While I appreciate most of the strategic offerings of modern boardgames, I always have a soft spot for the ones that fall under the “abstract strategy” umbrella. The closer I can get to two players going head-to-head, matching wits in a game with incredibly simple rules but forcing each other to think two or three moves in advance, the happier I tend to be. Chess is of course the king of the genre, but there are less intimidating choices out there if you and a partner are just looking to give your brain a workout. Some of the best in recent memory are those in the “Project GIPF” (sometimes “GIPF Project”) series by Kris Burm. I’ll be discussing two of those titles here: the ring-moving YINSH and the marble-capturing ZÈRTZ.
YINSH is a connect-five challenge with a little Othello thrown in. Players start by placing five rings each on intersections of a hexagonal-lined board. In turn, players then place a marker stone in one of their rings and then moves that ring. Rings can move to any vacant space in a straight line from its origin, with two exceptions: one, if a ring moves over a group of stones, it must land in the first empty space on the other side of that continuous group; and two, rings cannot pass over other rings. Any and all stones passed over in this manner flip to the other color. If, after flipping stones (if any), a player has connected five stones of one color in a row, those stones are removed from the board and that color’s player also removes one of their own rings. Note that it doesn’t matter whose turn it is when the connection is made; the player of that color is the one who scores, so be careful not to help your opponent. The winner is the first to remove three rings in this manner.
That’s it. Place, move, flip. Repeat until someone has removed their third ring. The game starts out on an empty board but quickly becomes complex thanks to ten rings jumping all over the place. Key strategy in YINSH involves using your rings to block the movement options of your opponent, but the more you score the harder that gets as you have fewer rings to use. You also have to consider the maneuverability of your own rings. Having too many rings clustered together can effectively make some rings useless, and you frequently have to weigh giving up established positions in order to move into more advantageous options. A game of YINSH should take about twenty minutes.
While YINSH sees your options decrease slightly with each scoring play, ZÈRTZ is all about giving you fewer and fewer options with every move. The game starts with thirty-seven rings laid out in an hexagonal formation, and an assortment of black, white, and gray marbles off to the side. On a player’s turn, they are presented with the opportunity to capture by jumping one marble over the other they must do so; multiple jumps are possible, and you have to capture as many as you can, although you can choose which direction you jump should the choice present itself. Otherwise, they place a marble of their choice on any ring, then remove a vacant ring from the edge of the board. If removing a ring in this manner creates an isolated island of marbles and no empty rings, then that player captures all of those marbles and removes the isolated rings from play. It should be noted that the number of available marbles is finite. If all of the marbles have either been placed or captured and you cannot make a new capture, you have to place one of the marbles that you have already captured! The winner is the first to capture four white marbles, five gray marbles, six black marbles, or three marbles of each color, so you at least have some leeway as to what color to sacrifice should you find yourself in such a position.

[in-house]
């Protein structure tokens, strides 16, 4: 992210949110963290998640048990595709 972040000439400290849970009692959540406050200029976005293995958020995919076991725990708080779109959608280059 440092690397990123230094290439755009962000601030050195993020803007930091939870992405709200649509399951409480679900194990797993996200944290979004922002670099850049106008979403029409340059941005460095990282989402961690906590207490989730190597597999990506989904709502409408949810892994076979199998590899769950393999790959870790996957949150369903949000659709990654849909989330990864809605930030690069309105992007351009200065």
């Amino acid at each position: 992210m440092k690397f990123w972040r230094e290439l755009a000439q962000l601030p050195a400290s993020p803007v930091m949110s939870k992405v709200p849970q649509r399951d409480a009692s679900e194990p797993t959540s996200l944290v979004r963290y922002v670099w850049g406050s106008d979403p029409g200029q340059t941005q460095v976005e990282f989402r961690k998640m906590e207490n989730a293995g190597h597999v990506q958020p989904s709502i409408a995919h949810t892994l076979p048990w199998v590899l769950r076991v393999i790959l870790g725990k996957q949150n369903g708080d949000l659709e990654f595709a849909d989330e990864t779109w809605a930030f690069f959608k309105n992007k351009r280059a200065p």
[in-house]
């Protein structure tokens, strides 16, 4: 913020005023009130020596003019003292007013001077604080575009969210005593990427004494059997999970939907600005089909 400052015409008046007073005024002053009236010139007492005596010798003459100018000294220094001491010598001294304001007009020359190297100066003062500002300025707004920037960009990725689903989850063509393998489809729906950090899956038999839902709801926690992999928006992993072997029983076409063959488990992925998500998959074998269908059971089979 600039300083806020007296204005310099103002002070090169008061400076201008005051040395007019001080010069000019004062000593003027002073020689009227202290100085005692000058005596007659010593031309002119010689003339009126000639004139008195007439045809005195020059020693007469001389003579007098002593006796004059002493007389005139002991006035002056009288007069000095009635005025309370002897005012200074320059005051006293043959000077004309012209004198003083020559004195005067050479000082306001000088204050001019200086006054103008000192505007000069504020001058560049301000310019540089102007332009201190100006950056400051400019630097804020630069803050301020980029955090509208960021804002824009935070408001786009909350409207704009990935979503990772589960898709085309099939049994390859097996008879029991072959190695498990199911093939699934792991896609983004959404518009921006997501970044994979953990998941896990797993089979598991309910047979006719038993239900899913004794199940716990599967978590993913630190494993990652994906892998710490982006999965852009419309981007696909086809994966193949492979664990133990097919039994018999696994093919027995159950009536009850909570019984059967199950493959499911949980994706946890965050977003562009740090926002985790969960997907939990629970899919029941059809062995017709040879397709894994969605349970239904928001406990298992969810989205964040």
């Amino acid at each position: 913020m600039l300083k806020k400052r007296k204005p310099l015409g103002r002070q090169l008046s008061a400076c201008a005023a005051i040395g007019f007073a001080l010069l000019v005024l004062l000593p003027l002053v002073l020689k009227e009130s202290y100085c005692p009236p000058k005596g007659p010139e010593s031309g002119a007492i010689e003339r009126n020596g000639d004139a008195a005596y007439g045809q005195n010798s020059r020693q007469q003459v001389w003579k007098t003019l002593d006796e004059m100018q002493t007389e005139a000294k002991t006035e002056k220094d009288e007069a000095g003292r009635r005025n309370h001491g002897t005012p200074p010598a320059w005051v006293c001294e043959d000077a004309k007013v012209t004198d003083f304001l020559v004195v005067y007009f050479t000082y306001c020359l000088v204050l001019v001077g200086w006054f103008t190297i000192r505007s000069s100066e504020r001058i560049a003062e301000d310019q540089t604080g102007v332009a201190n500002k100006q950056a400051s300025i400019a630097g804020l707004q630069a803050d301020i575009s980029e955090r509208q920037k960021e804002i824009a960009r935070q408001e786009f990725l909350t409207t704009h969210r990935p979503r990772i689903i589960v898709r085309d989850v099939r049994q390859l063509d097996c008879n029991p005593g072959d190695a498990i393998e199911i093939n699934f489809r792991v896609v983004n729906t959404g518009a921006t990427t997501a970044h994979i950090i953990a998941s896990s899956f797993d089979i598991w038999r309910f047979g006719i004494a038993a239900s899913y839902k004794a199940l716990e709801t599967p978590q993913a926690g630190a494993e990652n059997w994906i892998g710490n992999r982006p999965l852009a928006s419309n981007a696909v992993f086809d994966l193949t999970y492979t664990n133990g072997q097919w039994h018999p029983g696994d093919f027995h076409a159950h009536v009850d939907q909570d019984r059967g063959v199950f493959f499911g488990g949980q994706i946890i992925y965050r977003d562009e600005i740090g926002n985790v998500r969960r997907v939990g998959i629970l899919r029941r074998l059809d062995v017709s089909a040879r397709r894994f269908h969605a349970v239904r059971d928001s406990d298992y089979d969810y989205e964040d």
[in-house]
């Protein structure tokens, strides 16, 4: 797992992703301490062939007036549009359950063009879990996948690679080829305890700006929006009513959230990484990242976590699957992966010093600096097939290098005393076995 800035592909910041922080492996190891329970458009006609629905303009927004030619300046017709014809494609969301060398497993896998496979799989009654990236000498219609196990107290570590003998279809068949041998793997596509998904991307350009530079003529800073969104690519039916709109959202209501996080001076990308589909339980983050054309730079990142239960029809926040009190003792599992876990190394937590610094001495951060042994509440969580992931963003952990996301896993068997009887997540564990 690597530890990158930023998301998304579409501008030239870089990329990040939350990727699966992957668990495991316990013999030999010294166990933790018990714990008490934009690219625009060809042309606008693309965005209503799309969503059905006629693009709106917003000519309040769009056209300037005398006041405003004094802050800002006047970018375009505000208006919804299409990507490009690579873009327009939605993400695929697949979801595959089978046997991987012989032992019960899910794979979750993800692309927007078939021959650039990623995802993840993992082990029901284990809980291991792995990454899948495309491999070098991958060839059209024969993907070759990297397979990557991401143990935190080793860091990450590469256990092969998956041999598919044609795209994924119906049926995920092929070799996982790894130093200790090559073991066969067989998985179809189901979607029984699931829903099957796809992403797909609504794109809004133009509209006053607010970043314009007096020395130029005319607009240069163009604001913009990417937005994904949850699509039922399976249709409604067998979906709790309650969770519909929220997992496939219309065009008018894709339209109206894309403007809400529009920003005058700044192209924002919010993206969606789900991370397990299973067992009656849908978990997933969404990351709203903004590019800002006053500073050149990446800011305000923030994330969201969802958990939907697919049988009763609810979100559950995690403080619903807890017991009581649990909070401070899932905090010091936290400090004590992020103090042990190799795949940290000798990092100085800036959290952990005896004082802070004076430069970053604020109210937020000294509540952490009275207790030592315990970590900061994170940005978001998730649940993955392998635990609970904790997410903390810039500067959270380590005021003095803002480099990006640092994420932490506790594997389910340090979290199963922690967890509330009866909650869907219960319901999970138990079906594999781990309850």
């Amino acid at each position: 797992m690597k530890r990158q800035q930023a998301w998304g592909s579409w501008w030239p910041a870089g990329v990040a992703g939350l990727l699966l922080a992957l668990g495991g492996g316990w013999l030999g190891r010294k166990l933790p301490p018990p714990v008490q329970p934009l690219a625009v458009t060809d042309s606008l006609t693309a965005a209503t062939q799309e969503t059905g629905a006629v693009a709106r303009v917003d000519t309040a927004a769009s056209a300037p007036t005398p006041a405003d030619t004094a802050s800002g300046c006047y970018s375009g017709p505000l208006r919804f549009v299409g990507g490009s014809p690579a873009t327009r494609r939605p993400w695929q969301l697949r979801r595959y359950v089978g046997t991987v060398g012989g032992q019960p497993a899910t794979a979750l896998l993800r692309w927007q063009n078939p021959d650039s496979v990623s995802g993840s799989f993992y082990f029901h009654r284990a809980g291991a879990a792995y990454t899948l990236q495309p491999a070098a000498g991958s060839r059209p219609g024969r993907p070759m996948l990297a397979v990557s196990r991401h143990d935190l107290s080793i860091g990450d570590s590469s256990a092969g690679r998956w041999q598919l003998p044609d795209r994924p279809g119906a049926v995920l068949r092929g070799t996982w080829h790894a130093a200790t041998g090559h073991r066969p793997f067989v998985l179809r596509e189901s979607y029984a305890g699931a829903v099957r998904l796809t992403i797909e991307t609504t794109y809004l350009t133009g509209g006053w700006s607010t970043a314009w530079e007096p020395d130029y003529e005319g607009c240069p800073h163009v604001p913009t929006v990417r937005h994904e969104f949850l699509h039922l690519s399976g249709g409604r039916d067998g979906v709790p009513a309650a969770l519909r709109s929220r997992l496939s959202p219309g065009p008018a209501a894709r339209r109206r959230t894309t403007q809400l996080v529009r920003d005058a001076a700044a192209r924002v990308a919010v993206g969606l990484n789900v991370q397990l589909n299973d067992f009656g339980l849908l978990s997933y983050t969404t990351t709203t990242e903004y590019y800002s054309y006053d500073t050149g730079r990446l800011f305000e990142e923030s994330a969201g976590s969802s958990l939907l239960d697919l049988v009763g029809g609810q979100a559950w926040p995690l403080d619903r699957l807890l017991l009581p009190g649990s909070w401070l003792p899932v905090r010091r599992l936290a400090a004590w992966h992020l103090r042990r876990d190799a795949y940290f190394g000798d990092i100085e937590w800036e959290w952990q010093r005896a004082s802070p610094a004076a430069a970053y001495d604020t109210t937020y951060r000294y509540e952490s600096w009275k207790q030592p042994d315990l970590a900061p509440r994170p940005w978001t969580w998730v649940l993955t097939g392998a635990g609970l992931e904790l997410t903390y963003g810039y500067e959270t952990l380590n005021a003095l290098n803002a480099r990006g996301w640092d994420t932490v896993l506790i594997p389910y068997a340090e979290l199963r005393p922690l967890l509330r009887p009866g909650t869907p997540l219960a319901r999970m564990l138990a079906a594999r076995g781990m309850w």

Due to the constantly-dwindling play space and forced capturing, a game of ZÈRTZ should only take about fifteen minutes, but that quarter-hour will feel like an eternity — and I mean that in a good way. Removing rings from the edge with nearly every move will really cut down on the playing field in short order. Forcing your opponent to make captures of little benefit in order to set up a key move on your turn takes patience and cunning, but you have to be aware of their current marble counts lest you unwittingly provide them with a winning combination. On the other hand, if you plan ahead too far you might find your hopes shattered by a vital ring no longer being available when it comes time to execute.
Of the two, I would recommend YINSH to newer players, although both are excellent games. If ZÈRTZ has a shortcoming, it is the fact that the loose rings that comprise the play field are, well, loose. Without any anchor, they tend to shift a bit during the course of play, which can create question as to whether or not a ring is on the “edge” and eligible to be removed. As long as both players are aware that a ring must be missing two adjacent neighbors (of six) in order to be removed things should be fine, but it can still be something of a nuisance. Also, the “four/five/six” scoring, while proportional to the number of marbles available in each color, takes some getting used to (not to mention the “three-three-three” back door) and is not nearly as clear as YINSH‘s “three rings” win condition. These two titles are the only two GIPF games that I have had the pleasure to experience thus far, as most of the others have been out of print for some time now. Each of these games should retail for about $30-35 thanks to their high-quality ceramic pieces that give the games a classic, timeless look.